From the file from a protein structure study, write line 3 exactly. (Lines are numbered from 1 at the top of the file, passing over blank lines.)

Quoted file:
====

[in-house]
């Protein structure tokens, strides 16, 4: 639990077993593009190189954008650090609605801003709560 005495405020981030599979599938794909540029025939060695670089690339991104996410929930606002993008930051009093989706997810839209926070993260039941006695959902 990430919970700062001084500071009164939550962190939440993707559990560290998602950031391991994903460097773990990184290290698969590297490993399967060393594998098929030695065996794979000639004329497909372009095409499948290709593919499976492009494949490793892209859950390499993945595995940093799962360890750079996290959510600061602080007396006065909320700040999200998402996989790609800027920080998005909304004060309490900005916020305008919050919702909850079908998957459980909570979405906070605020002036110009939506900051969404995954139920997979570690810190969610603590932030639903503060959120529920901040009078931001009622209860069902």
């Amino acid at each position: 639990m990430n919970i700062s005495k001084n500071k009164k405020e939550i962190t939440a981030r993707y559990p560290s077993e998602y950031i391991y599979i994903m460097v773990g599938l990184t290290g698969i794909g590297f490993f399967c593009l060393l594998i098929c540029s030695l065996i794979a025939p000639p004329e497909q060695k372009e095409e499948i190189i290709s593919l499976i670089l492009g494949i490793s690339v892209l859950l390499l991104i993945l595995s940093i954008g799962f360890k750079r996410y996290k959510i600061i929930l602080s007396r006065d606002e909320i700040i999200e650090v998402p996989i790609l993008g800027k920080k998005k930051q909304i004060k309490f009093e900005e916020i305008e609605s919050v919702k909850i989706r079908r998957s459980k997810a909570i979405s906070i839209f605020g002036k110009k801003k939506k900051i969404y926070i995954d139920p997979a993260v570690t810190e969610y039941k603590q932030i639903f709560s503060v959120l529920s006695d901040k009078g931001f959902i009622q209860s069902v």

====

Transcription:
């Amino acid at each position: 639990m990430n919970i700062s005495k001084n500071k009164k405020e939550i962190t939440a981030r993707y559990p560290s077993e998602y950031i391991y599979i994903m460097v773990g599938l990184t290290g698969i794909g590297f490993f399967c593009l060393l594998i098929c540029s030695l065996i794979a025939p000639p004329e497909q060695k372009e095409e499948i190189i290709s593919l499976i670089l492009g494949i490793s690339v892209l859950l390499l991104i993945l595995s940093i954008g799962f360890k750079r996410y996290k959510i600061i929930l602080s007396r006065d606002e909320i700040i999200e650090v998402p996989i790609l993008g800027k920080k998005k930051q909304i004060k309490f009093e900005e916020i305008e609605s919050v919702k909850i989706r079908r998957s459980k997810a909570i979405s906070i839209f605020g002036k110009k801003k939506k900051i969404y926070i995954d139920p997979a993260v570690t810190e969610y039941k603590q932030i639903f709560s503060v959120l529920s006695d901040k009078g931001f959902i009622q209860s069902v």